Friday, March 26, 2021

More COVID-19 Leave Legislation on the Books in California – FAQ

Author: Tammy Somogye

Here we go again… California has passed new legislation (Senate Bill 95) requiring a larger group of employers to provide paid leave for many more COVID-19-related reasons than previously allowed.


Q: Who must provide the SB 95 leave?

A: California employers (including public entities) with more than 25 employees nationally.


Q. Who is eligible for the SB 95 leave?

A. “Covered employees” is defined as California-based employees who are unable to work or telework for one of the qualifying reasons.[1]

 

Q. What reasons qualify for the SB 95 leave?
A. There are more qualifying reasons than required by previous legislation. Covered employees may take paid leave if they are unable to work or telework due to any of the following reasons:

  1. They are “subject to a quarantine or isolation period related to COVID-19” as defined by an order or guidelines of the California Department of Public Health, the U.S. Centers for Disease Control and Prevention, “or a local health officer who has jurisdiction over the workplace.”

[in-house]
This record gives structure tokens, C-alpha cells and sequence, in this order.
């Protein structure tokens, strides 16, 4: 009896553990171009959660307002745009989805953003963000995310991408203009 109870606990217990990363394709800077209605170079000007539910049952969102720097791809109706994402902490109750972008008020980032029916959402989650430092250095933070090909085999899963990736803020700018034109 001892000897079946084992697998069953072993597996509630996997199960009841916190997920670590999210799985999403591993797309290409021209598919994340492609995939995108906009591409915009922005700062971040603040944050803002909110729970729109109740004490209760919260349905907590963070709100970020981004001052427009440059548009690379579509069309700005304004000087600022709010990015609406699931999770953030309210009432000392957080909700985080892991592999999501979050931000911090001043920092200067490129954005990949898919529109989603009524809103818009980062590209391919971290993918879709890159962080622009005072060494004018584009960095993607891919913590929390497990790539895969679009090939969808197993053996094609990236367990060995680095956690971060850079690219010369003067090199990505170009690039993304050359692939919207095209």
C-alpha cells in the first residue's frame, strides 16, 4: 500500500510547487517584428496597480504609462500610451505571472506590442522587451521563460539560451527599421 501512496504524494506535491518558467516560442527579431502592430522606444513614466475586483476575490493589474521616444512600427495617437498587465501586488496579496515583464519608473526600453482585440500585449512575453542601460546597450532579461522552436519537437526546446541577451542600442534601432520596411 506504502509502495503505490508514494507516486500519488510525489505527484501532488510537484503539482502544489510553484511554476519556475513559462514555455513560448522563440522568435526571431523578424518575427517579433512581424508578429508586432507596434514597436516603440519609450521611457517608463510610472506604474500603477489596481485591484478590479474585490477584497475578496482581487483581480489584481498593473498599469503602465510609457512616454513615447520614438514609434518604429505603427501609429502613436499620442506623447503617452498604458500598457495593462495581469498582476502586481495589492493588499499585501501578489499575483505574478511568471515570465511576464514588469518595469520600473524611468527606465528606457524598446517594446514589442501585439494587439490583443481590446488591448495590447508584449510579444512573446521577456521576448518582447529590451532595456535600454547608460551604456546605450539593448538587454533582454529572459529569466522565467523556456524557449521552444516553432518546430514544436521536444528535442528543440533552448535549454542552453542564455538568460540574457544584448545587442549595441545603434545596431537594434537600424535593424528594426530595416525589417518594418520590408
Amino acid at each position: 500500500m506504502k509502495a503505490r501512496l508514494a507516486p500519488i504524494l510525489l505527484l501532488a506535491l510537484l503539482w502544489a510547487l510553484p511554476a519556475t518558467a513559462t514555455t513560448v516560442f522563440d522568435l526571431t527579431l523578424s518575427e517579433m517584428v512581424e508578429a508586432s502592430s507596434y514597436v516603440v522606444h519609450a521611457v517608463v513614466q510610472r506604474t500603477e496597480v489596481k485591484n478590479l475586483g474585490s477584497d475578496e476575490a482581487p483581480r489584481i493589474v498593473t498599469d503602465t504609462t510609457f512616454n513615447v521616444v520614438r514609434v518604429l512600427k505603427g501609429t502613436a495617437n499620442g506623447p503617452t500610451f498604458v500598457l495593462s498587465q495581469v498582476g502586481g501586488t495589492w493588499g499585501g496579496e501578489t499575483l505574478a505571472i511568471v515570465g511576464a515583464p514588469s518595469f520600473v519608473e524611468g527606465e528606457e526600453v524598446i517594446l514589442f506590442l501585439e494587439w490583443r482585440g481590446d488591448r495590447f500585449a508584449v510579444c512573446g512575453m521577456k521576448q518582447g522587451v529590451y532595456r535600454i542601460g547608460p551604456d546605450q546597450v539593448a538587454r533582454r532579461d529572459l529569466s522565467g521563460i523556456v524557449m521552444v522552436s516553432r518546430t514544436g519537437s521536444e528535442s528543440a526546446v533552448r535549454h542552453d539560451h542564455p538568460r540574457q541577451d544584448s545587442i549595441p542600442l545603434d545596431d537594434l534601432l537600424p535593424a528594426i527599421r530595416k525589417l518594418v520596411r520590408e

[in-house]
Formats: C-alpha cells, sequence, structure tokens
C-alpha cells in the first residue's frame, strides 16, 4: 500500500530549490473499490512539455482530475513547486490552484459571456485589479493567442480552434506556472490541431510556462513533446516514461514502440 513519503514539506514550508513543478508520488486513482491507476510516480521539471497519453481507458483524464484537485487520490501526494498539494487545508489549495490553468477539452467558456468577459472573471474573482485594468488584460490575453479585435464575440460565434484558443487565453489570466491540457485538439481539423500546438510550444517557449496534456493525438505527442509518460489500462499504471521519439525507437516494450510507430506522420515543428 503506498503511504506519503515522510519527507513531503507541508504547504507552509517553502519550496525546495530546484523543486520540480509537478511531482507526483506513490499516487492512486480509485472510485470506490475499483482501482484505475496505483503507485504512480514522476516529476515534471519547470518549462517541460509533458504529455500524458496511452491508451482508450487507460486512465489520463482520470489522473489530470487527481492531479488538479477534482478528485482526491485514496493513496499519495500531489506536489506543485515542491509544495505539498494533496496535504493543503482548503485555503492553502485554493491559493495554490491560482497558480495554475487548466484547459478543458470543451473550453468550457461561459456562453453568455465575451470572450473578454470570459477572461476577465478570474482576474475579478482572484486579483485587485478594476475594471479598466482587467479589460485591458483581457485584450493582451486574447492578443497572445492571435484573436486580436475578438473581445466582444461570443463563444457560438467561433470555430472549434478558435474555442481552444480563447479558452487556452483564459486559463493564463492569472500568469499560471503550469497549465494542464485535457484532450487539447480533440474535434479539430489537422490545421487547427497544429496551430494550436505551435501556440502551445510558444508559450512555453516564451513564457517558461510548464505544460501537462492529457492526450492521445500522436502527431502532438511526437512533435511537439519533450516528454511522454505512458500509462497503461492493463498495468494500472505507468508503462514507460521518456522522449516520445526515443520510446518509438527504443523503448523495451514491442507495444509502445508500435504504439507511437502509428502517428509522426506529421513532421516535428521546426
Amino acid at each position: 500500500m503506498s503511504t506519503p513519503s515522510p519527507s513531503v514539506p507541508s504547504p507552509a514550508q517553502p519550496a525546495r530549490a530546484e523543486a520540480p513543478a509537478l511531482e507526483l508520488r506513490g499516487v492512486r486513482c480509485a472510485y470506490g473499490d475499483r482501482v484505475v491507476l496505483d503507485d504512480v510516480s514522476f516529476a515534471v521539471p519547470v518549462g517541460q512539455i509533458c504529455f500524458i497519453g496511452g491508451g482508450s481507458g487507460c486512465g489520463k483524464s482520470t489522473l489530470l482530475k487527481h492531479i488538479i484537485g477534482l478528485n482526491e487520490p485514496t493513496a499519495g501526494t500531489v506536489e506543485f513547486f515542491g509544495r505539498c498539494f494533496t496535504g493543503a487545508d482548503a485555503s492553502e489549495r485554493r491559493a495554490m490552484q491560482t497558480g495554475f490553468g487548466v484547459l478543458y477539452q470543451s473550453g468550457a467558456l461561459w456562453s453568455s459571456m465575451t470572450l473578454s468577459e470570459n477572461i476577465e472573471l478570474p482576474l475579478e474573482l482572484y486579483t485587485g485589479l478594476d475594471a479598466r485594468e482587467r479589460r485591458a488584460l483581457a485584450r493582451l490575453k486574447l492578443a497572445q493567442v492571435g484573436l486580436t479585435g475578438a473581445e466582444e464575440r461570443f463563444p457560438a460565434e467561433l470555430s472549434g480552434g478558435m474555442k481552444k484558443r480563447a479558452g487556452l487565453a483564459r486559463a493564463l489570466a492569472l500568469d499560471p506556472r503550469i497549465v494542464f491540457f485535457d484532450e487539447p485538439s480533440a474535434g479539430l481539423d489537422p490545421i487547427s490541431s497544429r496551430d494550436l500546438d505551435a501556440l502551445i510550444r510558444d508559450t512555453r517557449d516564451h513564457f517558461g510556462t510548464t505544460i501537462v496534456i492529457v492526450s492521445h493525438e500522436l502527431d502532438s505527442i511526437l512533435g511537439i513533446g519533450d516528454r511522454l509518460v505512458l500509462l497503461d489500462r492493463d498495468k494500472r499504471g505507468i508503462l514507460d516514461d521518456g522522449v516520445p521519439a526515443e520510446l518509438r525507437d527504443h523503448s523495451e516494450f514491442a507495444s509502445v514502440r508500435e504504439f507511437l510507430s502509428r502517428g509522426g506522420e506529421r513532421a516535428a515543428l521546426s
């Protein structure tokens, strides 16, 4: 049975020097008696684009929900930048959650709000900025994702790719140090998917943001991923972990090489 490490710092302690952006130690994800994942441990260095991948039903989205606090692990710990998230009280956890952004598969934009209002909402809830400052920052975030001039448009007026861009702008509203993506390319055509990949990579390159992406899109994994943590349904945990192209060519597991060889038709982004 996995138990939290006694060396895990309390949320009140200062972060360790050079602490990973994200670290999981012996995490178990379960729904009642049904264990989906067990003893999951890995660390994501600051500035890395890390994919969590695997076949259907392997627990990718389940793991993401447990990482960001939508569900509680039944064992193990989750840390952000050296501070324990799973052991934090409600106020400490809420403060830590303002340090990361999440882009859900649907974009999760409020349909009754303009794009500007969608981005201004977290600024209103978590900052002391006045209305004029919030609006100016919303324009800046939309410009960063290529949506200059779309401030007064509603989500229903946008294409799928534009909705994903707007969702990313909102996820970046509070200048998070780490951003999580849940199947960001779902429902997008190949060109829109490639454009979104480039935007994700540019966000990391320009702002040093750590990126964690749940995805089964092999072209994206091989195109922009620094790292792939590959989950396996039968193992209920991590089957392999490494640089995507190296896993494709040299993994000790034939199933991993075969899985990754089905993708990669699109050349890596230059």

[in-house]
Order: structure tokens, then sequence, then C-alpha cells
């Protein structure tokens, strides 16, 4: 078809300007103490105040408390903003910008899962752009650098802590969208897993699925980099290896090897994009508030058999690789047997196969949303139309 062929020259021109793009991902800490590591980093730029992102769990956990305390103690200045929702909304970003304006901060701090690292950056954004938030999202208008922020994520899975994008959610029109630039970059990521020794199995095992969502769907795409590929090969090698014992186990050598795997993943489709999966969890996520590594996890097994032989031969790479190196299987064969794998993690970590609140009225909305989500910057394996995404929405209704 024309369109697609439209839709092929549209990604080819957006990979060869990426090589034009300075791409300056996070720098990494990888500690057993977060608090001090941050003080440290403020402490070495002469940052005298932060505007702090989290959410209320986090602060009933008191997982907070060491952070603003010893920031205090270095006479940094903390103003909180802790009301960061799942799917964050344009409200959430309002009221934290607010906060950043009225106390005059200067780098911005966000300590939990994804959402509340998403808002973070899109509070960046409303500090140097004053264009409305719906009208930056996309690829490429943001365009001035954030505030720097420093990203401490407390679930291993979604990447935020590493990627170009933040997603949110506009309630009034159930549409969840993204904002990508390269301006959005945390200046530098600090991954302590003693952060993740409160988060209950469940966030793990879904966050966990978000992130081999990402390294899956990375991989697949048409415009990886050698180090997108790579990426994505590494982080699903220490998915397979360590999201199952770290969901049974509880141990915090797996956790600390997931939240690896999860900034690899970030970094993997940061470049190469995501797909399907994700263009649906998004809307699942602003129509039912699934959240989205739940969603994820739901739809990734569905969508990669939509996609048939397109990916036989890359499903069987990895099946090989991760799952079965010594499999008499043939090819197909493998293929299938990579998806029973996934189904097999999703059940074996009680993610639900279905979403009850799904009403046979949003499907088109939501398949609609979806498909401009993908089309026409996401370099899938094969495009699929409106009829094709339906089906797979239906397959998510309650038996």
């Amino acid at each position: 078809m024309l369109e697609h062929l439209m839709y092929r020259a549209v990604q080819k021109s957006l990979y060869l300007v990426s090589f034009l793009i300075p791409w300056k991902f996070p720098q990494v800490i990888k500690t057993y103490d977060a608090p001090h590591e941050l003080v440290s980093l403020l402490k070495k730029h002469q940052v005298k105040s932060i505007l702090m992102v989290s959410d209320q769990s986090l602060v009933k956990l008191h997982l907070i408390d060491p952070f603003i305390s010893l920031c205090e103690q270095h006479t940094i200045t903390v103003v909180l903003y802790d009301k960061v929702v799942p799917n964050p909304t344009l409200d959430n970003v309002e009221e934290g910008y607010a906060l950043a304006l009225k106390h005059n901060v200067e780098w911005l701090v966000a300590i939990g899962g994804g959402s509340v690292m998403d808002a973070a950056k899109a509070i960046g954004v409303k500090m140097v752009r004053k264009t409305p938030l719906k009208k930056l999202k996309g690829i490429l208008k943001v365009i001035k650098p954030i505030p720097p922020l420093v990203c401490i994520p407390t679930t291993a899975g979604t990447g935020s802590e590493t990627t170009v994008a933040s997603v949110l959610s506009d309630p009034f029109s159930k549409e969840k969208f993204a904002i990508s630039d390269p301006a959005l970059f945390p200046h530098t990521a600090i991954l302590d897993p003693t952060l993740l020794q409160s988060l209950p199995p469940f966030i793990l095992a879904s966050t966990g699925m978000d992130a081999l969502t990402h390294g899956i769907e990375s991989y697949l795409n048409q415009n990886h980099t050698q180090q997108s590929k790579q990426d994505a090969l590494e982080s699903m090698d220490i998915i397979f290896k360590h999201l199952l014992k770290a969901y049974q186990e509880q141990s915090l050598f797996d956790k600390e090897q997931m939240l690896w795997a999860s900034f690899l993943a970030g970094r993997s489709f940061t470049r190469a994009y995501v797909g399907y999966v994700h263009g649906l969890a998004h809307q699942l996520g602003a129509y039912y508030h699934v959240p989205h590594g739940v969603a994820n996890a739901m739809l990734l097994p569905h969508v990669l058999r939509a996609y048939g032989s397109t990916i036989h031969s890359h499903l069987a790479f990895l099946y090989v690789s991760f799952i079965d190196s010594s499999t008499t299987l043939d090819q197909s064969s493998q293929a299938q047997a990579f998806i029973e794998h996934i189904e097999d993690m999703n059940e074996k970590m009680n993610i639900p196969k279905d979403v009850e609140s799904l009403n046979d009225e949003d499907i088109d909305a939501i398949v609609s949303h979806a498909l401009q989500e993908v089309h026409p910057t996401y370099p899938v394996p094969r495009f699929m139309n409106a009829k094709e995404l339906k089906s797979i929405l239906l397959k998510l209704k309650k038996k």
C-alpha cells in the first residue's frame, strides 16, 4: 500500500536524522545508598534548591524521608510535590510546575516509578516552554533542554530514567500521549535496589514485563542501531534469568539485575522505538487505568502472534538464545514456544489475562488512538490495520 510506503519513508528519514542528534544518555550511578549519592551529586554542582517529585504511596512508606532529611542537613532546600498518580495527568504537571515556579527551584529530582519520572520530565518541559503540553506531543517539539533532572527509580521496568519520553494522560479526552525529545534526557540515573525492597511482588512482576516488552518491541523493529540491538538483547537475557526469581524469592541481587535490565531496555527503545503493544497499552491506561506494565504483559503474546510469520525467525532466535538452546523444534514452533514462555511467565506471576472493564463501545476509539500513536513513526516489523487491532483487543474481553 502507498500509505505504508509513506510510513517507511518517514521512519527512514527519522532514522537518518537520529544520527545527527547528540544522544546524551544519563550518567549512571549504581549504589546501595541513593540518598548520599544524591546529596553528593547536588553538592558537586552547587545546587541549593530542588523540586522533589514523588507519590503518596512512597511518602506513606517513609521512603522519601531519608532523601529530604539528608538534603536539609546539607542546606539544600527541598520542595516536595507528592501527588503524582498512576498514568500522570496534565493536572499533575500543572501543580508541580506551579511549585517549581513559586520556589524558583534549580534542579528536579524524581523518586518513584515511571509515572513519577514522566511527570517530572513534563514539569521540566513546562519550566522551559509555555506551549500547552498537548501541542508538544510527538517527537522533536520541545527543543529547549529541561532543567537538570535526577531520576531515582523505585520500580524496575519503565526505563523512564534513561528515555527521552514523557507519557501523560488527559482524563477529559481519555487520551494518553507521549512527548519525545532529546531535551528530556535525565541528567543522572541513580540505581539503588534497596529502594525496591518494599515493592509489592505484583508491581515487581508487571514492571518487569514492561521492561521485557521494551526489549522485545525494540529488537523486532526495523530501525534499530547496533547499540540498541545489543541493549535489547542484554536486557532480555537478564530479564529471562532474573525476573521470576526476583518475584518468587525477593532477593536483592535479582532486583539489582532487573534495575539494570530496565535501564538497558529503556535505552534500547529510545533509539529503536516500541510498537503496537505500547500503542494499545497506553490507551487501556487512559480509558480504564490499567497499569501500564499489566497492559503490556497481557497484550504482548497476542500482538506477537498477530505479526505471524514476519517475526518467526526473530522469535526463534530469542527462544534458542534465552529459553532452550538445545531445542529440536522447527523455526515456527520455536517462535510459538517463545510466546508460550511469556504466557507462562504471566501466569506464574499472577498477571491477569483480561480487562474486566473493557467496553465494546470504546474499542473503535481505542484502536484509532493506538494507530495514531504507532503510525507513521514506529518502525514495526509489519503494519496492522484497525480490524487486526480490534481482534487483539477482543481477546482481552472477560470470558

2. A health care provider has advised the covered employee to self-quarantine because of COVID-19–related concerns.
  3. The covered employee “is attending an appointment to receive” a COVID-19 vaccine.
  4. The covered employee “is experiencing symptoms related to a COVID-19 vaccine that prevent the employee from being able to work or telework.”
  5. The covered employee is experiencing COVID-19 symptoms and is seeking a medical diagnosis.
  6. “The covered employee is caring for a family member… who is subject to an order or guidelines described” in qualifying reason (1), or who a health care provider has advised to self-quarantine, as described in qualifying reason (2). For purposes of this provision, family members include spouse, registered domestic partner, parent (including parents-in-law), child (regardless of age or dependency), grandparent, grandchild, and sibling.